President George W. Bush gathered a 21-member panel for a new commission to commemorate the 50th anniversary of the landmark Supreme Court decision Brown vs. the Board of Education of Topeka that effectively ended school segregation in America. Among the group was Deborah Dandridge, a member of St. David's in Topeka, and Jesse Milan of St. Martins' in Edwardsville.
The group, commissioned to design public education activities to mark the May 17, 2004 anniversary of the court case, was created by an act of Congress and was signed into law y President Bush in September 2001.
Topeka's Brown Foundation selected Dandridge, who is an archivist and researcher at the University of Kansas, for membership. Milan, who is president of the Kansas Chapter of the NAACP, was selected by Bush as one of the representatives of the state of Kansas.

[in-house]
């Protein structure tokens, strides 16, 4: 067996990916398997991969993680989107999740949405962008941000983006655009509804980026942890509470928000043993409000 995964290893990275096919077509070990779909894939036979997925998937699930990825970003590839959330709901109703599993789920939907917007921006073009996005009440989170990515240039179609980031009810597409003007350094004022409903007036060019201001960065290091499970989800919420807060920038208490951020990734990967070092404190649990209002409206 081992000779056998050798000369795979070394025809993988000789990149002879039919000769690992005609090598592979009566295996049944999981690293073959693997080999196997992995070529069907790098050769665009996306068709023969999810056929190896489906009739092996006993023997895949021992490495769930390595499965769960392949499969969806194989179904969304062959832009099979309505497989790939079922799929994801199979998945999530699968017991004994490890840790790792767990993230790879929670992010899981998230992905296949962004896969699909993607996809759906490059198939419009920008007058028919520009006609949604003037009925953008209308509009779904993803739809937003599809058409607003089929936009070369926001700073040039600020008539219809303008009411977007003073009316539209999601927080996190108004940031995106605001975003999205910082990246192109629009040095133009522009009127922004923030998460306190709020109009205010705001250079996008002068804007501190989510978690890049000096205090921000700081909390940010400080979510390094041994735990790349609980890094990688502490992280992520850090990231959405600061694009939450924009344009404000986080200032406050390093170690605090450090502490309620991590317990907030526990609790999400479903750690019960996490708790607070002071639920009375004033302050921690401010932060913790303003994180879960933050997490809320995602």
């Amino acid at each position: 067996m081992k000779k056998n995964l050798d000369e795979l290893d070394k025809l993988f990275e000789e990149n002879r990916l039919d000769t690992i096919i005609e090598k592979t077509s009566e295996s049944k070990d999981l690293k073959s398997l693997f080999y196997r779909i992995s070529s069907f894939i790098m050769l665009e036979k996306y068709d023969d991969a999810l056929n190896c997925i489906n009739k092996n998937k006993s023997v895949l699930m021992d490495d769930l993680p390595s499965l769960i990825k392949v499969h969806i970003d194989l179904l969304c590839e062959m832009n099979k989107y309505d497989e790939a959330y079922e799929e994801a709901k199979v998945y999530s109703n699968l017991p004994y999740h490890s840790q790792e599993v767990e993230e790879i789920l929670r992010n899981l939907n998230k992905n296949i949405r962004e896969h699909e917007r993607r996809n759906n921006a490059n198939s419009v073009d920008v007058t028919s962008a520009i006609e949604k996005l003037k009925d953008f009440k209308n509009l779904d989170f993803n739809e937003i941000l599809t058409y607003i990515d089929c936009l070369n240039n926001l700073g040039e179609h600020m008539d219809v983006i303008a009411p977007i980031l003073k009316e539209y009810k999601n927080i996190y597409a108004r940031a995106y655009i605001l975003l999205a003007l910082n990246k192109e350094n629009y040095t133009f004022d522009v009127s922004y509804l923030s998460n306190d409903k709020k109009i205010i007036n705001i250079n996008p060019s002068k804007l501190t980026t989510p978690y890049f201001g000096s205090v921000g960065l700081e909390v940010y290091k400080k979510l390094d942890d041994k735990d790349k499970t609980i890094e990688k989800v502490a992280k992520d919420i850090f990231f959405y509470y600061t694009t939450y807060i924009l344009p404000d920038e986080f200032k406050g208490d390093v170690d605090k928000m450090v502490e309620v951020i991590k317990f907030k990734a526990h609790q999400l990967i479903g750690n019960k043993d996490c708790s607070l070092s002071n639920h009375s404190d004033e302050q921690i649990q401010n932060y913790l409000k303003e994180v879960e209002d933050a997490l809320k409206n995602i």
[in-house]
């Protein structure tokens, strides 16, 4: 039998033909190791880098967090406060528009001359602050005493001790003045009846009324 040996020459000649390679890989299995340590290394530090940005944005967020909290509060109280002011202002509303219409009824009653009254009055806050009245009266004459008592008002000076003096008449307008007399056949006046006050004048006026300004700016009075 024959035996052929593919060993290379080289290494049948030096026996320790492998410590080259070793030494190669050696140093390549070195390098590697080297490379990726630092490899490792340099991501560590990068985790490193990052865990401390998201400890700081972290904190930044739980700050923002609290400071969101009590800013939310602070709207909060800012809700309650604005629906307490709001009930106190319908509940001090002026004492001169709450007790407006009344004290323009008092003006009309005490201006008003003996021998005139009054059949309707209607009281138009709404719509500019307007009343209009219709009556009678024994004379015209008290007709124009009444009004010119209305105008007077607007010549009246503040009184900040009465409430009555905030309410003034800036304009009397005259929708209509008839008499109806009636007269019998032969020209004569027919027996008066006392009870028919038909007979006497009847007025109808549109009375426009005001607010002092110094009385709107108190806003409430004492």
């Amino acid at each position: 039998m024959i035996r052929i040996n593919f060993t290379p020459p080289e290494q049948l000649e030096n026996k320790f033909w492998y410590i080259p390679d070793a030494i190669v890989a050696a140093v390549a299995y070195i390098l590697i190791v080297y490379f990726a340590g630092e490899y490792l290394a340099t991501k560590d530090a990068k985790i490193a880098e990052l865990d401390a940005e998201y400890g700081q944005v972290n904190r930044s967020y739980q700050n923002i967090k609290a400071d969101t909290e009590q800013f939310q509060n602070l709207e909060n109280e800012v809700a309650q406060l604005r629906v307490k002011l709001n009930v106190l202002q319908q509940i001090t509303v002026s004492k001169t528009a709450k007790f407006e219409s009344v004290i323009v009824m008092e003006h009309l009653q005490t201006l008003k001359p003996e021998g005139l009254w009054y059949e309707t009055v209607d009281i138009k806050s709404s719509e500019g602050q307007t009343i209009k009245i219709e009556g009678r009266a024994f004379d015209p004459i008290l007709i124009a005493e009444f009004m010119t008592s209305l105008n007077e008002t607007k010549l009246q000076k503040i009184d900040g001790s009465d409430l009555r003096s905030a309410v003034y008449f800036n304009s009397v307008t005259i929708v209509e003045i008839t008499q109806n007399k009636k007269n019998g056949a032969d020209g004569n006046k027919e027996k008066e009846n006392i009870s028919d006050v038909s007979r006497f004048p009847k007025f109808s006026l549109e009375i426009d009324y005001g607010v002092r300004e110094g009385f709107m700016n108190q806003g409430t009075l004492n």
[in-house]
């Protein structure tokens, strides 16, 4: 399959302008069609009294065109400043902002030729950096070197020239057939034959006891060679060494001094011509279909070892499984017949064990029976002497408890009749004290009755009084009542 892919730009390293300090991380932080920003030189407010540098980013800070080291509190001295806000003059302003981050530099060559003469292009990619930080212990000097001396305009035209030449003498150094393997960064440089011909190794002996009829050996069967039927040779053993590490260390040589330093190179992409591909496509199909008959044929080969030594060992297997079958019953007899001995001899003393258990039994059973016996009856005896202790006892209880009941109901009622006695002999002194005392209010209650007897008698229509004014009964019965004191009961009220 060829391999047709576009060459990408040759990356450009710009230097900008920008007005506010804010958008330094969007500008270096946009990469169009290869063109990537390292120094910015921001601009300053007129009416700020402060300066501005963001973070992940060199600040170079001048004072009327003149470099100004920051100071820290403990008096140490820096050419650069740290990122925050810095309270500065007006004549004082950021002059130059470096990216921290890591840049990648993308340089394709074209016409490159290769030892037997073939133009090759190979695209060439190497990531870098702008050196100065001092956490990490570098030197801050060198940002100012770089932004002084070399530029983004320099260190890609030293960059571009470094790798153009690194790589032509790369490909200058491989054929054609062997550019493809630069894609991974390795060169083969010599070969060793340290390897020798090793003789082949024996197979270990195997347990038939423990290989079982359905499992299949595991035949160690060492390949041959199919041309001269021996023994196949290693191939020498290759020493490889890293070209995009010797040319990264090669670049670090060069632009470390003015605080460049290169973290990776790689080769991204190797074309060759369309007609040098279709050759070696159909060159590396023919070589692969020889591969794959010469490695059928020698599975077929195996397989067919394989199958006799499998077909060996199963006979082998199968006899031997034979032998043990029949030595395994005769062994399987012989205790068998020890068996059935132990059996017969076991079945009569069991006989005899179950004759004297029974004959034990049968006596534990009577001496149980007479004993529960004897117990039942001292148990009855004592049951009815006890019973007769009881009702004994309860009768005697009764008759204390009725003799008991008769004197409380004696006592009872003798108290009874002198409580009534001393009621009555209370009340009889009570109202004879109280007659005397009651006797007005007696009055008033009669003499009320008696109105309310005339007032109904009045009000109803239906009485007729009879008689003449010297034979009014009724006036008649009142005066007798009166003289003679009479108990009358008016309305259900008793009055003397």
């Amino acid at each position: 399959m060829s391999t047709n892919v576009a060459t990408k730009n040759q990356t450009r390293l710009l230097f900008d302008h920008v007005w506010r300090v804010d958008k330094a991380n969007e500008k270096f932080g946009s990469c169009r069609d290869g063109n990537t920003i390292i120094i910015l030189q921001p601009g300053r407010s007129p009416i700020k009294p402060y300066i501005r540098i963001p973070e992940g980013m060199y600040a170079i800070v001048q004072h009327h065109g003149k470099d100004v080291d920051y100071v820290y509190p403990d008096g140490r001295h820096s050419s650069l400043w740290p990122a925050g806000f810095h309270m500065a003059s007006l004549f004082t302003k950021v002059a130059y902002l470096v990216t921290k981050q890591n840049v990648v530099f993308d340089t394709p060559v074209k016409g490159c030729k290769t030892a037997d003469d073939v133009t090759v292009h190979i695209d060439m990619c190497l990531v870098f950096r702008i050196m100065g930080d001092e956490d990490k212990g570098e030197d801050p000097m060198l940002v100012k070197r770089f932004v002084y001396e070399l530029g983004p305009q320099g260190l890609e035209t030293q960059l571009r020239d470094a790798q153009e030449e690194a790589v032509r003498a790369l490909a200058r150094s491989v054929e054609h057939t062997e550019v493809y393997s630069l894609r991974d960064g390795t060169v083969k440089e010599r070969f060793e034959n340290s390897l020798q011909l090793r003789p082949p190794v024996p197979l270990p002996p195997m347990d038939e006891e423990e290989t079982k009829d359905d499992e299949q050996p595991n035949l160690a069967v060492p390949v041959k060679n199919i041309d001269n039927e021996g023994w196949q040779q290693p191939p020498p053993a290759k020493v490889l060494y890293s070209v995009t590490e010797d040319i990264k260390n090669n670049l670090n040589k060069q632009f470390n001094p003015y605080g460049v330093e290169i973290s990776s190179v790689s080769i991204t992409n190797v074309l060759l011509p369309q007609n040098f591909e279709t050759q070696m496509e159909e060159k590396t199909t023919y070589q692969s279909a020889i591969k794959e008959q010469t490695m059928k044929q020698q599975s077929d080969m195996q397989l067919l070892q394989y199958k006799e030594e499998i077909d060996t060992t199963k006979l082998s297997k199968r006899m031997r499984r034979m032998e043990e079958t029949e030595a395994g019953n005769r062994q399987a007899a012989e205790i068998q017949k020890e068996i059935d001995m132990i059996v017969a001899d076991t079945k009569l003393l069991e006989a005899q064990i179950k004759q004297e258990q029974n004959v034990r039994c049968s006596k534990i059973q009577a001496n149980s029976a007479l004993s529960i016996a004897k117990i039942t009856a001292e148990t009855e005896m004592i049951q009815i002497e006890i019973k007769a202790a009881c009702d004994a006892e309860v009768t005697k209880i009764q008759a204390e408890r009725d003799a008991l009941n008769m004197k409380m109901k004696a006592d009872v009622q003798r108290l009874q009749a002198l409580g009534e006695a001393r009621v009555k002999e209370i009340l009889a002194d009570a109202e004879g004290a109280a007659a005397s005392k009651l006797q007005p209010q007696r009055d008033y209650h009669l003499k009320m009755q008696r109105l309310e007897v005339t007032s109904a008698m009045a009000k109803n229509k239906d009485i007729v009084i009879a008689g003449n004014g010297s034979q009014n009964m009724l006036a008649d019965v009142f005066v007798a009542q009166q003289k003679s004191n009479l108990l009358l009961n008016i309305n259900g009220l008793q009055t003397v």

Dandridge said, "To me this commission represents one of the important ways our nation will be honoring a Supreme Court decision that revolutionized race relations and sparked hope for others around the world to work for social change without violence or war." Milan, who has been a civil rights activist for decades, said, "This is one of the points in my life where I can do what I always have tried to do--make life better for people in the future."
Dandridge commented upon one of the commission's goals - to work with textbook companies in expanding the information of the Brown case presented to schoolchildren. Milan noted that information is critical to people's understanding of the case and its ramifications for American society.
"The group must address the greater question of equal protection under the 14th amendment," Milan said. "We have to look to the future and think about the kind of America we want."
He added, "It is a gift from God to have two Episcopalians on this commission, This really is a teaching moment."
By Paulina C.